Low BMI tied to better surgical scoliosis curve correction

Low BMI tied to better surgical scoliosis curve correction

(HealthDay)—For patients undergoing spinal fusion for adolescent idiopathic scoliosis (AIS), low body mass index (BMI) is associated with greater percent correction of thoracic curves, according to a study published in the Jan. 15 issue of Spine.

Roslyn C. Tarrant, Ph.D., from Our Lady's Children's Hospital in Dublin, and colleagues analyzed data from 77 patients (mean age, 15.04 years) with AIS who underwent one-stage posterior and correction at two tertiary centers between January 2010 and April 2012. Using the British 1990 growth reference data, preoperative weight, corrected height, and BMI values were converted to z scores.

The researchers found that 27.3 percent of participants had a low preoperative BMI, and 6.5 percent were considered severely thin. There was a greater percent correction of thoracic curves associated with lower BMI and weight z scores (both P < 0.05). Low BMI correlated significantly with preoperative asthma incidence (adjusted odds ratio [aOR], 5.33; P = 0.023); prolonged prothrombin time (aOR, 4.53;P = 0.027); and postoperative ileus development (aOR, 11.96, P = 0.019). The BMI groups did not differ significantly with respect to preoperative Cobb angle, estimated intraoperative blood loss, and length of hospital stay.

"Low BMI was independently associated with preoperative asthma incidence, prolonged preoperative prothrombin time, as well as postoperative ileus, a finding that warrants further analysis in future studies," the authors write.

More information: Abstract
Full Text (subscription or payment may be required)

add to favorites email to friend print save as pdf

Related Stories

Hypertension linked to post-cervical fusion readmission

Jan 22, 2014

(HealthDay)—The readmission rate following anterior cervical discectomy and fusion (ACDF) is 2.5 percent, and hypertension may increase the likelihood of readmission, according to a study published in the ...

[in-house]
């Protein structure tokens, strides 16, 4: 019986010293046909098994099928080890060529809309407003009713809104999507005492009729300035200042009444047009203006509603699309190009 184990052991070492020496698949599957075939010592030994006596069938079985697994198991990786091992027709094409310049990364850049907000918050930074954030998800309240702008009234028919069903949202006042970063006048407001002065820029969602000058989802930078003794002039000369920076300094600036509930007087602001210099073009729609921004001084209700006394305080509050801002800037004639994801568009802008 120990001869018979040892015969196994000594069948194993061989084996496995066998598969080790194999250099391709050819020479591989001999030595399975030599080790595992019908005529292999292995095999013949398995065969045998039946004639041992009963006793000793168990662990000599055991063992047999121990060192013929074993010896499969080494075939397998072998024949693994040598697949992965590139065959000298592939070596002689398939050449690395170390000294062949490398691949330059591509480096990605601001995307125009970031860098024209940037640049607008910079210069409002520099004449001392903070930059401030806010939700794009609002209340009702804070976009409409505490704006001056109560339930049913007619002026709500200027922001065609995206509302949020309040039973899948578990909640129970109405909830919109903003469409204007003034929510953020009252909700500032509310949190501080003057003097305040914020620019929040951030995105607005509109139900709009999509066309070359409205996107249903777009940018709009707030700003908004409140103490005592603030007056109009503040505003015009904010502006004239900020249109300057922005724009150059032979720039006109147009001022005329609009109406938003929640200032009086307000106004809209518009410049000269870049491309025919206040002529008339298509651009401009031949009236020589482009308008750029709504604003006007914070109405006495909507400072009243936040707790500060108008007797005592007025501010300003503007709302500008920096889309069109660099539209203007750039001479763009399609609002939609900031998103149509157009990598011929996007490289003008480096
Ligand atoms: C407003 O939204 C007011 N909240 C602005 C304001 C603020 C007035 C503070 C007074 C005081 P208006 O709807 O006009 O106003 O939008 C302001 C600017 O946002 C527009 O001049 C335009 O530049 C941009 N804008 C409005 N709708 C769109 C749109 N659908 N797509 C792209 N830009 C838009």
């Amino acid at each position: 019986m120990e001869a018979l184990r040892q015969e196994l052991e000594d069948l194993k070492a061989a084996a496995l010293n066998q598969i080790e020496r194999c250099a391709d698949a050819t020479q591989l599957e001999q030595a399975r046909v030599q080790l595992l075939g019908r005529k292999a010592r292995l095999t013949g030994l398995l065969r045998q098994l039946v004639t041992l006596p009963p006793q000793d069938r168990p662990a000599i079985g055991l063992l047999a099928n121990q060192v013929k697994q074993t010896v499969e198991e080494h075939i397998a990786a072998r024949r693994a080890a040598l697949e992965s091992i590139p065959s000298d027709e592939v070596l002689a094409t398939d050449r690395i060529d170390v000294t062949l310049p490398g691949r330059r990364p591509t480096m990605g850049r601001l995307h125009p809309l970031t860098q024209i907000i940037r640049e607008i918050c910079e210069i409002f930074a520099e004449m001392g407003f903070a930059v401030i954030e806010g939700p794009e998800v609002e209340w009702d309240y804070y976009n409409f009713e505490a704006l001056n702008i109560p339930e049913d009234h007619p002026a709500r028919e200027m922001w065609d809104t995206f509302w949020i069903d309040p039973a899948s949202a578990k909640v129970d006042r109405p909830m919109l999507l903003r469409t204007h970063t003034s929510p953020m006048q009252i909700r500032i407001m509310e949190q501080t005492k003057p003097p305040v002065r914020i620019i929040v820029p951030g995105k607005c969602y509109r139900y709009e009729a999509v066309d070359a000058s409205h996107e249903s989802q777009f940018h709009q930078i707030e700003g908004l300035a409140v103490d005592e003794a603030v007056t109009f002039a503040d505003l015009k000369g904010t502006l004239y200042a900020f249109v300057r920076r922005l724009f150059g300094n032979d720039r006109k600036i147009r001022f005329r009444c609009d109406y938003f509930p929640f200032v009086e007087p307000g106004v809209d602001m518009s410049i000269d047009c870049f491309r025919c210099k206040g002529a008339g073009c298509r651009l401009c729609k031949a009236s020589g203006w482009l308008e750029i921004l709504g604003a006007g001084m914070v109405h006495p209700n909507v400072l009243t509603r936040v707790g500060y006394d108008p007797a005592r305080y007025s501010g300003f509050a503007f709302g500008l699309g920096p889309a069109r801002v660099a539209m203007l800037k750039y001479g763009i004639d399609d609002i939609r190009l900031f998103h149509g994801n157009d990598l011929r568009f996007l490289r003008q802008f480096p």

Central adiposity linked to risk of esophageal cancer

Nov 21, 2013

(HealthDay)—A systematic review and meta-analysis of observational studies shows that central adiposity, independent of body mass index (BMI), is associated with increased risk of esophageal inflammation, ...

Recommended for you

Preemptive celecoxib cuts post-op face-lift surgery pain

Jul 23, 2014

(HealthDay)—Preemptive treatment with oral celecoxib appears to be effective in decreasing acute postoperative pain in patients undergoing face-lift surgery, according to a study published online July 10 in JAMA Facial Pl ...

Decompression surgery linked to reduced risk of falls

Jul 22, 2014

(HealthDay)—Decompression surgery in patients with lumbar spinal stenosis cuts their risk of falls, compared to similar patients utilizing nonsurgical interventions, according to a study published in the ...

Activity level may predict orthopedic outcomes

Jul 22, 2014

According to a literature review in the July issue of the Journal of the American Academy of Orthopaedic Surgeons (JAAOS), patients' activity level is a strong predictor for how well they will do with certain treatments an ...

User comments